Indigenous Peoples & Responsible Investing: Q&A with Mark Sevestre and Katherine Wheatley
- Diane-Laure Arjaliès & Matthew Lynch
- Nov 1, 2021
The investment industry is under increasing pressure to respond meaningfully to major societal issues like diversity and reconciliation with Indigenous Peoples. In 2018, SHARE (Shareholder Association for Research and Education) and NATOA (National Aboriginal Trust Officers Association) joined forces to create the Reconciliation and Responsible Investment Initiative (RRII), which has been spearheading efforts to integrate reconciliation and responsible investment. Despite this important initiative, few Canadian institutional investors yet make direct reference to Indigenous Peoples in their responsible investment policies or reports.
To better understand the industry’s practices, Dr. Diane-Laure Arjaliès, Julie Bernard and Bhanu Putumbaka, a research team at the Ivey Business School, has studied the practices of the industry for one year through interviews with stakeholders, observation of industry conferences, and documentary evidence. Their results are available in a new report Indigenous Peoples and Responsible Investment in Canada that sheds light on the significant differences in the level of awareness of, and action on, Indigenous rights and reconciliation among the Canadian investment management firms.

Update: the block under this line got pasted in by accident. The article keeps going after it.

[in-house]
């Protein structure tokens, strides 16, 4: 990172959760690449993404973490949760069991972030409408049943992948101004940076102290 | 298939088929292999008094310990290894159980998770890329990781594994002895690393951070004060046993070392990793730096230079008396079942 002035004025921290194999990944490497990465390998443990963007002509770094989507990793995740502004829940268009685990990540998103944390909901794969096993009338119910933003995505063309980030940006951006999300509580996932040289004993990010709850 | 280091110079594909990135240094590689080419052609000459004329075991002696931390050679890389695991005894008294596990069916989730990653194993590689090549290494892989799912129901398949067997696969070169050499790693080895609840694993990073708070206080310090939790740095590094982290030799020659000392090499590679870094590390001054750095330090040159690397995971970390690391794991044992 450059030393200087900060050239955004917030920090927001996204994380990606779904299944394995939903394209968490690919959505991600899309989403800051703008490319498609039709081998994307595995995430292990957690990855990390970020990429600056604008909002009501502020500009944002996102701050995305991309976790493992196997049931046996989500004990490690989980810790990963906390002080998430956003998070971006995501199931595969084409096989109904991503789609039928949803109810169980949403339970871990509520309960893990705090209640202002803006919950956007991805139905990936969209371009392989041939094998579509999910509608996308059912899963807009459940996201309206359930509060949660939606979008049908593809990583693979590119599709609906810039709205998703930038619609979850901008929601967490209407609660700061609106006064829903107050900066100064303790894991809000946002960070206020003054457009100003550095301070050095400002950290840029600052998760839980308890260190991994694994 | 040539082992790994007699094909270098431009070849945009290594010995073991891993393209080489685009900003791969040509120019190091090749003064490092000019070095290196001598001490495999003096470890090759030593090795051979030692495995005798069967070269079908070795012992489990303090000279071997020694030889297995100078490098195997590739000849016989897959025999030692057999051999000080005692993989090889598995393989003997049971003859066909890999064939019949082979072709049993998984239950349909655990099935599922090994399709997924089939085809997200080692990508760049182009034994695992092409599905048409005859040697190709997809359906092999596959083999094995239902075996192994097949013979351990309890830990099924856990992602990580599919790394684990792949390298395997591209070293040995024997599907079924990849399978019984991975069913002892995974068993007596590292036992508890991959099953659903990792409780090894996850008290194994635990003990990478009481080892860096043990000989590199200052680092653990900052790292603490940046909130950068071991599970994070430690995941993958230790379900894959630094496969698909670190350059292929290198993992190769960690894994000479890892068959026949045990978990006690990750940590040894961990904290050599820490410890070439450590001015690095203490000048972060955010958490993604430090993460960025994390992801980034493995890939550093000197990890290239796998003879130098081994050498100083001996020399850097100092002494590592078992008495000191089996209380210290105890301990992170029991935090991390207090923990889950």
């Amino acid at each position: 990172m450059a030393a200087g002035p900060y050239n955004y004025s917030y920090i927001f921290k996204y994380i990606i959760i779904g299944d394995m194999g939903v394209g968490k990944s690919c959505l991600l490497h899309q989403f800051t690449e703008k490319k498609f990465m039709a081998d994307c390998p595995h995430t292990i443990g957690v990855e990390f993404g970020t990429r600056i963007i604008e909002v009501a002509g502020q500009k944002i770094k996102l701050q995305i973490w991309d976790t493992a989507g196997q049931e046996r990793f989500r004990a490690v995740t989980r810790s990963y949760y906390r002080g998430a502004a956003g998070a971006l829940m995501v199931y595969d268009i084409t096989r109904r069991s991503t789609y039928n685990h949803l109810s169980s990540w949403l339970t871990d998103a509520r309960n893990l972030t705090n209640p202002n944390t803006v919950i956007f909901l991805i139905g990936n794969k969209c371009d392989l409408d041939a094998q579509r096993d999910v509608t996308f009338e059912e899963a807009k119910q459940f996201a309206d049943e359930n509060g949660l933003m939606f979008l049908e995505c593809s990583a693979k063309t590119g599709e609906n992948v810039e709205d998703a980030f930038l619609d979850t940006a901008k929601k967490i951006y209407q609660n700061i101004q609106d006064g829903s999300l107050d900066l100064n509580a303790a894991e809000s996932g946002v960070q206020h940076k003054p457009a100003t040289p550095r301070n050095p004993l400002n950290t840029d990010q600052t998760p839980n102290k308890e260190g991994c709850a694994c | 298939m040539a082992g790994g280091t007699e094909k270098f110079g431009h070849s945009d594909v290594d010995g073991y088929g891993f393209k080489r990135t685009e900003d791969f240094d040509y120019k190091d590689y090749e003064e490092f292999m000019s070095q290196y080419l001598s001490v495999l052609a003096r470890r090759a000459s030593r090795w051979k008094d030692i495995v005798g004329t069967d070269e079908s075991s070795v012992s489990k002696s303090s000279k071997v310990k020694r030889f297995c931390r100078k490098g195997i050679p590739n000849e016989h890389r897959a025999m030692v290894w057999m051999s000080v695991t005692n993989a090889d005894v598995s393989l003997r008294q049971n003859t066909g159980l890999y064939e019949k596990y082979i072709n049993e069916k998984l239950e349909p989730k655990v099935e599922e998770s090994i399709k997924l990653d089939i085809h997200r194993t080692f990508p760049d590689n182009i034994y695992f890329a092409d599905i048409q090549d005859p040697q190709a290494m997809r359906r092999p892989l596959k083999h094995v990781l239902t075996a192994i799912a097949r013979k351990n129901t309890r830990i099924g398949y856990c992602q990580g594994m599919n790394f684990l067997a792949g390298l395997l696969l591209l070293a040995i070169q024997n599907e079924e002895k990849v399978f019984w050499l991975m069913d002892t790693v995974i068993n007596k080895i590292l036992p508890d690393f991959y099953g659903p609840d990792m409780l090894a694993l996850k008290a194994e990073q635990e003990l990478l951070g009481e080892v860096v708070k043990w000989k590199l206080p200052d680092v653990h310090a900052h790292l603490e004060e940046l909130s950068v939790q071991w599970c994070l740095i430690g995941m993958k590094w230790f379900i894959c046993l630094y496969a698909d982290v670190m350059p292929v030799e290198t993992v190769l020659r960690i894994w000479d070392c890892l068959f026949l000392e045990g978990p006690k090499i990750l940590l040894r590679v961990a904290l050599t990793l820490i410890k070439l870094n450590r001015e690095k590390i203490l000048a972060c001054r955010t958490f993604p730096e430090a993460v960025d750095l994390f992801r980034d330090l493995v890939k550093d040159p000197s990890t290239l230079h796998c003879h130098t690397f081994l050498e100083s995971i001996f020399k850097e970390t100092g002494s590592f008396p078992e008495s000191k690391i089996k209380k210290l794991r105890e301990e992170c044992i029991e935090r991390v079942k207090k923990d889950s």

In the following Q&A, Mark Sevestre and Katherine Wheatley from the RRII reflect on why this topic mattered for both Indigenous peoples and investors, and what role business schools could play in this process of economic reconciliation.
Mark Sevestre is Haudenosaunee Mohawk and resides in the Six Nations of the Grand River First Nation Territory in Ontario. Mark is currently leading the Reconciliation and Responsible Investment Initiative (RRII) in partnership with SHARE Canada which is linking Indigenous Values to Indigenous Investing as well as helping Non-Indigenous Investors utilize their portfolios to achieve the goals of Reconciliation in Canada. Since 1999, Mark has served as the General Manager of the Mississaugas of the Credit First Nation Community Trust, and in 2006, was one of three founding members of the National Aboriginal Trust Officers Association (NATOA).